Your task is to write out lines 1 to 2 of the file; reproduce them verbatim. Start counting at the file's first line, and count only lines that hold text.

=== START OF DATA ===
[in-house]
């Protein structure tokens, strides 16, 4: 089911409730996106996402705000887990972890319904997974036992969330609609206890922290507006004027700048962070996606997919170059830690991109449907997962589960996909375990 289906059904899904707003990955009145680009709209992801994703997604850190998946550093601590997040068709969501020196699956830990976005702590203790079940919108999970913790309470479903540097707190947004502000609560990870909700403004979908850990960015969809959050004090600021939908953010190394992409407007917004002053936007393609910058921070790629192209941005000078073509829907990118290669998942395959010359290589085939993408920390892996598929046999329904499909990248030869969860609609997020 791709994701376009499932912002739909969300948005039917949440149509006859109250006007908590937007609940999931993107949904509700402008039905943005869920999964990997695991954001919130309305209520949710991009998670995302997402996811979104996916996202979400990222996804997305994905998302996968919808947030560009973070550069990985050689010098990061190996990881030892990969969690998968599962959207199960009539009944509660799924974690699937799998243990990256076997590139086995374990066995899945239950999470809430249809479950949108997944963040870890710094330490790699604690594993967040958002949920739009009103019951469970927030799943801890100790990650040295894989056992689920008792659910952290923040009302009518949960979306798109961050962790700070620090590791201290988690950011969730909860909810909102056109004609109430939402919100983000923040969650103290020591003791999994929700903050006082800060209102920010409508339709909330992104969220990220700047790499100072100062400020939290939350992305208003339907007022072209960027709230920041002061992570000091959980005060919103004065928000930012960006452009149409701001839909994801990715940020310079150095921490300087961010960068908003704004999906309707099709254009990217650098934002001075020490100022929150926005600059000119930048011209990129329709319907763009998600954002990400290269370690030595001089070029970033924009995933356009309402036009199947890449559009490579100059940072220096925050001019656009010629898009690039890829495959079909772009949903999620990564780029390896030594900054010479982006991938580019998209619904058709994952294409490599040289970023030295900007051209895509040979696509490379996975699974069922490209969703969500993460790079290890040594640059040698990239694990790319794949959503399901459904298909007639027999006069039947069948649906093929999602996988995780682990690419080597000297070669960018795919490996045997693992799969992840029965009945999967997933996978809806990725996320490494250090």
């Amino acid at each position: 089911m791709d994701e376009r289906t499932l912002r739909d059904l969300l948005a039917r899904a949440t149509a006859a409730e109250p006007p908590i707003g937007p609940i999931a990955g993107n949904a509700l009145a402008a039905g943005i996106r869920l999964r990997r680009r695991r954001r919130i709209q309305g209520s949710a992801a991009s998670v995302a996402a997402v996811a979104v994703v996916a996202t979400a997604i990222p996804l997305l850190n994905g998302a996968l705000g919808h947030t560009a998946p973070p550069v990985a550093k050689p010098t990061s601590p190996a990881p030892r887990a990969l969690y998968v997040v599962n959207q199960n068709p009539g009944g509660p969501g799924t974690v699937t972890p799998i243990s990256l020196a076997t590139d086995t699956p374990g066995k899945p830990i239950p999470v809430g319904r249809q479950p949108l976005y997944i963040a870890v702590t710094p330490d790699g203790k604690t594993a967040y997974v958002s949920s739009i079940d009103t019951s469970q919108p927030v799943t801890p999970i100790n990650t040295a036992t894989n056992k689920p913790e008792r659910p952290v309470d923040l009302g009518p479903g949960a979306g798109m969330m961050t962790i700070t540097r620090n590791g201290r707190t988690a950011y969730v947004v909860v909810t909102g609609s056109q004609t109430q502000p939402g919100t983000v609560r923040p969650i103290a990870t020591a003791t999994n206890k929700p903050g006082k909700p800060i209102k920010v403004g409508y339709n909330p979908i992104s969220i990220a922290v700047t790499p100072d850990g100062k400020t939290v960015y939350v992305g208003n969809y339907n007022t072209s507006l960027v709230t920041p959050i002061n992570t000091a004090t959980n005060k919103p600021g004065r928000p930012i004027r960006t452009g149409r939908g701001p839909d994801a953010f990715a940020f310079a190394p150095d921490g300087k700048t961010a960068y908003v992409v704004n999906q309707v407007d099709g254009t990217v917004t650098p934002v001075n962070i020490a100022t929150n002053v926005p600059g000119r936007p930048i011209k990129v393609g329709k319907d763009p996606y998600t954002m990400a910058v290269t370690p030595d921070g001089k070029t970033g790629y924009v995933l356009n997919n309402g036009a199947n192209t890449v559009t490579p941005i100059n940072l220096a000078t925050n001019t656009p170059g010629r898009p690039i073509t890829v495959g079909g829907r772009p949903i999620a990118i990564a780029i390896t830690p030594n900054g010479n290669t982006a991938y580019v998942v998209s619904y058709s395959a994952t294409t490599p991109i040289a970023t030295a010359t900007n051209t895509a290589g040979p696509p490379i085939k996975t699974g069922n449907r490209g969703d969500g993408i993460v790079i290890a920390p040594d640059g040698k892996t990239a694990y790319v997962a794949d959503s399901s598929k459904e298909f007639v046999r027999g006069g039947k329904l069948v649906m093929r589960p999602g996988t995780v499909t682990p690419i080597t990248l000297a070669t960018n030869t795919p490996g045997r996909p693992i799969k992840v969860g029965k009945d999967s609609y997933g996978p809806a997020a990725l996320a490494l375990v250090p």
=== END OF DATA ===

[in-house]
């Protein structure tokens, strides 16, 4: 089911409730996106996402705000887990972890319904997974036992969330609609206890922290507006004027700048962070996606997919170059830690991109449907997962589960996909375990 289906059904899904707003990955009145680009709209992801994703997604850190998946550093601590997040068709969501020196699956830990976005702590203790079940919108999970913790309470479903540097707190947004502000609560990870909700403004979908850990960015969809959050004090600021939908953010190394992409407007917004002053936007393609910058921070790629192209941005000078073509829907990118290669998942395959010359290589085939993408920390892996598929046999329904499909990248030869969860609609997020 791709994701376009499932912002739909969300948005039917949440149509006859109250006007908590937007609940999931993107949904509700402008039905943005869920999964990997695991954001919130309305209520949710991009998670995302997402996811979104996916996202979400990222996804997305994905998302996968919808947030560009973070550069990985050689010098990061190996990881030892990969969690998968599962959207199960009539009944509660799924974690699937799998243990990256076997590139086995374990066995899945239950999470809430249809479950949108997944963040870890710094330490790699604690594993967040958002949920739009009103019951469970927030799943801890100790990650040295894989056992689920008792659910952290923040009302009518949960979306798109961050962790700070620090590791201290988690950011969730909860909810909102056109004609109430939402919100983000923040969650103290020591003791999994929700903050006082800060209102920010409508339709909330992104969220990220700047790499100072100062400020939290939350992305208003339907007022072209960027709230920041002061992570000091959980005060919103004065928000930012960006452009149409701001839909994801990715940020310079150095921490300087961010960068908003704004999906309707099709254009990217650098934002001075020490100022929150926005600059000119930048011209990129329709319907763009998600954002990400290269370690030595001089070029970033924009995933356009309402036009199947890449559009490579100059940072220096925050001019656009010629898009690039890829495959079909772009949903999620990564780029390896030594900054010479982006991938580019998209619904058709994952294409490599040289970023030295900007051209895509040979696509490379996975699974069922490209969703969500993460790079290890040594640059040698990239694990790319794949959503399901459904298909007639027999006069039947069948649906093929999602996988995780682990690419080597000297070669960018795919490996045997693992799969992840029965009945999967997933996978809806990725996320490494250090």